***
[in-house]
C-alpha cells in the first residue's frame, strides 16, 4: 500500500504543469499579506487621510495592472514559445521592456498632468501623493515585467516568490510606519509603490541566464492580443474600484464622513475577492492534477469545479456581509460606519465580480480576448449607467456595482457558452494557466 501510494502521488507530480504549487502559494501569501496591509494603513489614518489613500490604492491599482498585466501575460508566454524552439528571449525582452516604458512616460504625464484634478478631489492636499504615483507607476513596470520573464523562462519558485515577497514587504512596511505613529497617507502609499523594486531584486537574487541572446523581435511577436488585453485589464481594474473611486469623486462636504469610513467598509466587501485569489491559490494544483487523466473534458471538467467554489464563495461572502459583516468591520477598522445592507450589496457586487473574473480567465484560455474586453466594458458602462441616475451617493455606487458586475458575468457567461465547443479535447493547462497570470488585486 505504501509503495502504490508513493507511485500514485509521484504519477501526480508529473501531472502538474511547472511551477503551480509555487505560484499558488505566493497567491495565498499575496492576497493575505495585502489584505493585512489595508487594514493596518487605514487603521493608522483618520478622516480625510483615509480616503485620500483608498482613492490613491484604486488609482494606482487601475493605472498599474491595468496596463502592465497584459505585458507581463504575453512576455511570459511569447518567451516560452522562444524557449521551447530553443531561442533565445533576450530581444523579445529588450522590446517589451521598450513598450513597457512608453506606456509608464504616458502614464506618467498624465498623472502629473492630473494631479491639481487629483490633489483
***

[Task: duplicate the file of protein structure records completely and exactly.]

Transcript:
[in-house]
C-alpha cells in the first residue's frame, strides 16, 4: 500500500504543469499579506487621510495592472514559445521592456498632468501623493515585467516568490510606519509603490541566464492580443474600484464622513475577492492534477469545479456581509460606519465580480480576448449607467456595482457558452494557466 501510494502521488507530480504549487502559494501569501496591509494603513489614518489613500490604492491599482498585466501575460508566454524552439528571449525582452516604458512616460504625464484634478478631489492636499504615483507607476513596470520573464523562462519558485515577497514587504512596511505613529497617507502609499523594486531584486537574487541572446523581435511577436488585453485589464481594474473611486469623486462636504469610513467598509466587501485569489491559490494544483487523466473534458471538467467554489464563495461572502459583516468591520477598522445592507450589496457586487473574473480567465484560455474586453466594458458602462441616475451617493455606487458586475458575468457567461465547443479535447493547462497570470488585486 505504501509503495502504490508513493507511485500514485509521484504519477501526480508529473501531472502538474511547472511551477503551480509555487505560484499558488505566493497567491495565498499575496492576497493575505495585502489584505493585512489595508487594514493596518487605514487603521493608522483618520478622516480625510483615509480616503485620500483608498482613492490613491484604486488609482494606482487601475493605472498599474491595468496596463502592465497584459505585458507581463504575453512576455511570459511569447518567451516560452522562444524557449521551447530553443531561442533565445533576450530581444523579445529588450522590446517589451521598450513598450513597457512608453506606456509608464504616458502614464506618467498624465498623472502629473492630473494631479491639481487629483490633489483